Reflexively an unspoken prayer of gratitude floated through my mind and out the window, into the brightening day.

Closing my eyes again, and feeling the remaining tear squeeze past the damp lashes, I realized that the same tears on my pillow that moments before had been shed in exhaustive sadness, had made room for the quiet happiness.

The same tear, the same moment, the same body.

But I solidly understood that I could cry tears of hurt and of gratitude at the same time.


For so long I have been unsuccessful in my attempted placement of the two emotions as opponents on a battlefield, always facing each other, feeling that one must be stronger in order to vanquish the other.

But Happy and Sad don’t have to cancel each other out; they can actually exist in harmony – one helping to make a little more sense of the other.

Happiness gently reminds sadness that there is indeed so much good interspersed between the difficult.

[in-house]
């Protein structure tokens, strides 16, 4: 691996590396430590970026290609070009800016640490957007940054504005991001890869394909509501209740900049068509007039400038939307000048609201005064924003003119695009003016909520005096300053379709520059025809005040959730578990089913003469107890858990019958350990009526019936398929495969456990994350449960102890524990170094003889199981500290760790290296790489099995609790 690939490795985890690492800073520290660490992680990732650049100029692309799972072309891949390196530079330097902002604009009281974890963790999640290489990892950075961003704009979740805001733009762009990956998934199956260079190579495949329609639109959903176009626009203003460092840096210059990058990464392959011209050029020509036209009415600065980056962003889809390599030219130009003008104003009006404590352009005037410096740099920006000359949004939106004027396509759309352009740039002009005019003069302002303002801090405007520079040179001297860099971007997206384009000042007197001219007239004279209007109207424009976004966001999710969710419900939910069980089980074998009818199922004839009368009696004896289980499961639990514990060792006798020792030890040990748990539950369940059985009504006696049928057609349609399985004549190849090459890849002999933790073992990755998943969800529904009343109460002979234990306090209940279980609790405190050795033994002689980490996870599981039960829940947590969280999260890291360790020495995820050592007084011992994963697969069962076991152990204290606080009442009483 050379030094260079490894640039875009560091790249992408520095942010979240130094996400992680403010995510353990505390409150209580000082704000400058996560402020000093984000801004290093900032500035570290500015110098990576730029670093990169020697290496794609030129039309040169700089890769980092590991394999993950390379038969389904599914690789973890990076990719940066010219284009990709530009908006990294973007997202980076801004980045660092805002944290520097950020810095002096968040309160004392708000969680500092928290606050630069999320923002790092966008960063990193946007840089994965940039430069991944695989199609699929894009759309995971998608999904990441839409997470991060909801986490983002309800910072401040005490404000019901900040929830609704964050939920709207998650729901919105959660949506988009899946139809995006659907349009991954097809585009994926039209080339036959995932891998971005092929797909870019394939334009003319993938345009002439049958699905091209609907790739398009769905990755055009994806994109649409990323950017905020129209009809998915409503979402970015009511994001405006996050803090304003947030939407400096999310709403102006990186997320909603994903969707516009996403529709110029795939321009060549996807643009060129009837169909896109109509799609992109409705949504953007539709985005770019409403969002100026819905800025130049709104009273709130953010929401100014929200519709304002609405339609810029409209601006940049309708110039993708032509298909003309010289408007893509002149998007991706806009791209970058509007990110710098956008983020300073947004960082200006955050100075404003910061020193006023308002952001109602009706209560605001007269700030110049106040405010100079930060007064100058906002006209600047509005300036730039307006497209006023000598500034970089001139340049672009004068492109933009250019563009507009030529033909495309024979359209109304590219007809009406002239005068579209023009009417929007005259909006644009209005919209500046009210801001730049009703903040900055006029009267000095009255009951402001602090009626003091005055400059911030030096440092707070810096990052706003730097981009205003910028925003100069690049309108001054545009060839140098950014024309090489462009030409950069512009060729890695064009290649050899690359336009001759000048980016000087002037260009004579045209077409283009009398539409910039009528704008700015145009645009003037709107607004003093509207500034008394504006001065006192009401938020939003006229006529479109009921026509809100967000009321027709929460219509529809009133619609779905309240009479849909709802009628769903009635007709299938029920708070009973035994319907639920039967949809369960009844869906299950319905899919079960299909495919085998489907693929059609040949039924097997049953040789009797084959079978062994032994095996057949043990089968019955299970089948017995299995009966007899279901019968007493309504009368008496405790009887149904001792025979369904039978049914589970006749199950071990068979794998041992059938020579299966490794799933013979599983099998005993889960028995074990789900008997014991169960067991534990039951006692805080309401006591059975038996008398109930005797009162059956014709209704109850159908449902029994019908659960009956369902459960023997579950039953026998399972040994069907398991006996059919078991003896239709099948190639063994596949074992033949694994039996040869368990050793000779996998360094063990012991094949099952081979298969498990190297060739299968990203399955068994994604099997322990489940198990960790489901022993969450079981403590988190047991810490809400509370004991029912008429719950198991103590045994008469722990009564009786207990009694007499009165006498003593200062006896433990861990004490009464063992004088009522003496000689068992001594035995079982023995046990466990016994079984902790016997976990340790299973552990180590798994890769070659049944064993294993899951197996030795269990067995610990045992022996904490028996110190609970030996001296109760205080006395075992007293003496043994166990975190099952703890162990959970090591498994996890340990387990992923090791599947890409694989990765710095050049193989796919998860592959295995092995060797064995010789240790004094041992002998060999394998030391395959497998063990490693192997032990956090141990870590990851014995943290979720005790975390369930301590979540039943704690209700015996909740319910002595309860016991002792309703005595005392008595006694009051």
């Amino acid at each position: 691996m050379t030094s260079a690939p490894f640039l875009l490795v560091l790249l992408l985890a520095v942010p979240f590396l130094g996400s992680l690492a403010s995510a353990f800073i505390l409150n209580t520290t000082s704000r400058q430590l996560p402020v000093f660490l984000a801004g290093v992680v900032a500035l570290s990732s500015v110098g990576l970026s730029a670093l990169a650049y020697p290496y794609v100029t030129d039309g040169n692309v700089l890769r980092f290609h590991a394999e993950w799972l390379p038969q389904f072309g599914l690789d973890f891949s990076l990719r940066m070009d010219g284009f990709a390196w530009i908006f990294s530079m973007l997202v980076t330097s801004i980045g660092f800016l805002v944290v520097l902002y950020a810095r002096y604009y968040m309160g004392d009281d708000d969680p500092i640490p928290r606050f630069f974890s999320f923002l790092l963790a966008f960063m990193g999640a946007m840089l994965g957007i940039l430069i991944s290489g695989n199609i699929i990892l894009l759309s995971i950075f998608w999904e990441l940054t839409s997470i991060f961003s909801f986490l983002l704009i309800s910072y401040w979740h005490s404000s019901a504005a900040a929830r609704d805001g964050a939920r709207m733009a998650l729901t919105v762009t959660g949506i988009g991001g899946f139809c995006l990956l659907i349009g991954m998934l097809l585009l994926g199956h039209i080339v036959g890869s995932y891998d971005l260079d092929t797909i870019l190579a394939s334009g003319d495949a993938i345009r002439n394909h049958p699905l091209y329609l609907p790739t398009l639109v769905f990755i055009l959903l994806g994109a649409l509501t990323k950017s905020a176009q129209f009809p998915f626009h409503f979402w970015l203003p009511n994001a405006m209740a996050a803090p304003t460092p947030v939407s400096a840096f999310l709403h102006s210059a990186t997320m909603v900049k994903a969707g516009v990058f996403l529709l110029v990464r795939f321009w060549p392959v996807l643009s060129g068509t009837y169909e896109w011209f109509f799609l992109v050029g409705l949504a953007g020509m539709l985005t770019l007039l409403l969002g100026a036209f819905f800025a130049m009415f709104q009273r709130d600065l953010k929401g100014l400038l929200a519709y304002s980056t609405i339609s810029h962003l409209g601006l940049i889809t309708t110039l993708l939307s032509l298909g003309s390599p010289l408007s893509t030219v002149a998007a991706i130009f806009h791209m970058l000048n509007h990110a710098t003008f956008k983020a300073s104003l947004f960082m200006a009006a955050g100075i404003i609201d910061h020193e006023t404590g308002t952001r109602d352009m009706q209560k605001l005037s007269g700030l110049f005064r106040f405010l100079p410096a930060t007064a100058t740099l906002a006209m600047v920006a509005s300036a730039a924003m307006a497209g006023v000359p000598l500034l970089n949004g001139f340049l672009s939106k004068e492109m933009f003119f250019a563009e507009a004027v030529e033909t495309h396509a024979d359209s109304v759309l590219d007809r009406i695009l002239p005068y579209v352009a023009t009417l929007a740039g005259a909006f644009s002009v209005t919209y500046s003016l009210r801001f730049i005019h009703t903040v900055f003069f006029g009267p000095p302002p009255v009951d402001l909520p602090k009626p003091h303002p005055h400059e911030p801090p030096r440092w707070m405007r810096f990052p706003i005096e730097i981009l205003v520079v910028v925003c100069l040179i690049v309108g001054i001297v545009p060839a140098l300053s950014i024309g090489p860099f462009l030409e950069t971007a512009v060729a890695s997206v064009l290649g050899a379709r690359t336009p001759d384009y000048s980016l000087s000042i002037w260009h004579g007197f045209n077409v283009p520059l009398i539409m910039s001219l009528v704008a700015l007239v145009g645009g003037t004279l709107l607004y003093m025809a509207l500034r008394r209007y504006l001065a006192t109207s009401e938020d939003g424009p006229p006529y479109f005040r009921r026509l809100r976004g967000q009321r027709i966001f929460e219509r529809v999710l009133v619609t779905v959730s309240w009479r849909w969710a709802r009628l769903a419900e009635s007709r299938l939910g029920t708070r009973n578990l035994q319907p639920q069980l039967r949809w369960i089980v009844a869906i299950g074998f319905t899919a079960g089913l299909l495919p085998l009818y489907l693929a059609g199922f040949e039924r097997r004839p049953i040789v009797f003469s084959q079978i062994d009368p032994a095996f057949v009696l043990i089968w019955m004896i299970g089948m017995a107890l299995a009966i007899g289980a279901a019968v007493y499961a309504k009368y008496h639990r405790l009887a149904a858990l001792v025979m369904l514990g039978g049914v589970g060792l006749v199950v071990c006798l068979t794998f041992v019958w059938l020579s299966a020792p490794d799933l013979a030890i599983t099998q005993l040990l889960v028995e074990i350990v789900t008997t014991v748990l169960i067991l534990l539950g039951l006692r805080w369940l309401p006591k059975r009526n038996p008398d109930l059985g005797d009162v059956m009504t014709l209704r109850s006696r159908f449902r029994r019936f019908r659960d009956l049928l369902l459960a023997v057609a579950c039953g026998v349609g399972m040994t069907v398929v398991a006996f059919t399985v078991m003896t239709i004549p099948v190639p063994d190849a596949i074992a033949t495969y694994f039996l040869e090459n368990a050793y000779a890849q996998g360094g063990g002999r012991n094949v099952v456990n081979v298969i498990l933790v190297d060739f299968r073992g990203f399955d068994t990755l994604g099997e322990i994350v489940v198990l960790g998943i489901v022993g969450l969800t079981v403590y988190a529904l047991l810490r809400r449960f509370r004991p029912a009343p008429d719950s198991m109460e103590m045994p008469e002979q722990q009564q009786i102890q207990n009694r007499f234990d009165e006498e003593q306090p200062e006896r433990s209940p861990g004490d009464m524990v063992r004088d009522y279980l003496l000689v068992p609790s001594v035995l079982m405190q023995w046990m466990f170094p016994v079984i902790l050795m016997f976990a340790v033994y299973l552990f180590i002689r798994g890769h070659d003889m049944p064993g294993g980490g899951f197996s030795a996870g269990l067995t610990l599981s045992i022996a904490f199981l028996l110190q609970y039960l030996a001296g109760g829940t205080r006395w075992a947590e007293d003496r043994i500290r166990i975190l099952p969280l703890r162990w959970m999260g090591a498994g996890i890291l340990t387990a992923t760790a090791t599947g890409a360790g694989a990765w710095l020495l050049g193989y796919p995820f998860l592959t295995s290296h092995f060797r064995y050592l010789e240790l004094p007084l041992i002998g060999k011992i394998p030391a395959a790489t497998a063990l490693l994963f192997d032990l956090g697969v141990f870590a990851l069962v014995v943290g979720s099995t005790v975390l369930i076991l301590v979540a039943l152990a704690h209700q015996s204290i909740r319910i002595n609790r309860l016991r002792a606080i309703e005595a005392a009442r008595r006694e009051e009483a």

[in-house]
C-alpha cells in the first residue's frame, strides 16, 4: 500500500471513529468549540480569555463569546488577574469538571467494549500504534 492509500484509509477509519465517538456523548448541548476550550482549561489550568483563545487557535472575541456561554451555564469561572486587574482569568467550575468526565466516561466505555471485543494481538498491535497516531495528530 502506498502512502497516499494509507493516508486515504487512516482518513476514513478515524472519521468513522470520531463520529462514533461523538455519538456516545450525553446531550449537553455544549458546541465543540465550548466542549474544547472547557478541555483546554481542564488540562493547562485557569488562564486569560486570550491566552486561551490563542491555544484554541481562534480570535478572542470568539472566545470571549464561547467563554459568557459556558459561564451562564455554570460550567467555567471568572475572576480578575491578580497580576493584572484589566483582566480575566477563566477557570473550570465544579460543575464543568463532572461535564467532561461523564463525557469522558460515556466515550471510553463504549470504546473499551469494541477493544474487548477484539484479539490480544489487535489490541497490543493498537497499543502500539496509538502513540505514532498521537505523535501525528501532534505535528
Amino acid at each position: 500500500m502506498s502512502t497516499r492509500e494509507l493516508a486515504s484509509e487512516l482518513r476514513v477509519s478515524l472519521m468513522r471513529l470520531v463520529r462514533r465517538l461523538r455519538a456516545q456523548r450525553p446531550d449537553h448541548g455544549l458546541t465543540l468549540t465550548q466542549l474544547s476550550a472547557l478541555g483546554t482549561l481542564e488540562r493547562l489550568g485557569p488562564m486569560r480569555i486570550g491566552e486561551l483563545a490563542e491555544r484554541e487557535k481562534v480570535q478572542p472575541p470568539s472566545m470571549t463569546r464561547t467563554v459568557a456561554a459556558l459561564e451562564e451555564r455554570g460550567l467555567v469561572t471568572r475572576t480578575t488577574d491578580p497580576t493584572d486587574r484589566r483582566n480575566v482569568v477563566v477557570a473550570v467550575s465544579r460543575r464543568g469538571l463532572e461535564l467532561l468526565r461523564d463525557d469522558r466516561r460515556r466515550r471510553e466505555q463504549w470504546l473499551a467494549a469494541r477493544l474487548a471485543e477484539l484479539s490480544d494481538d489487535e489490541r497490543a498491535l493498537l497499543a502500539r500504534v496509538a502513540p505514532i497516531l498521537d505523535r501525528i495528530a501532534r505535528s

Sadness can help keep our perspective grounded a bit as we take time to alleviate another’s suffering.

If we balance it just right, each day has the potential to become a great explosion of beauty and pain and joy and frustration.

fireworksSome fireworks displays will be better than others, but in the end they all bring color and light and warmth.

When we allow Happy and Sad to make room for each other.


I’m really sorry, but…

Remember when we were kids and we had done something mean to someone else, and our parents caught us? Usually we were grabbed by the ear and placed squarely in front of the offended child.

“Tell them you are sorry.”

This was followed by a look that combined but-Mom-I-was-right-and-he-was-wrong and do-I-really-have-to?in trouble

Of course our mothers understood what our look was communicating immediately, and just as quickly they returned a look that WE understood immediately.

With a gulp, and a kick at the dust, we turned back and muttered “sorry.”

It’s probably safe to say that 98% of the time we weren’t sorry at all.

Well, probably sorry we got caught, but that was about it.

I’ve thought about this childhood experience as I’ve witnessed some adults offer apologies.

Continue reading I’m really sorry, but…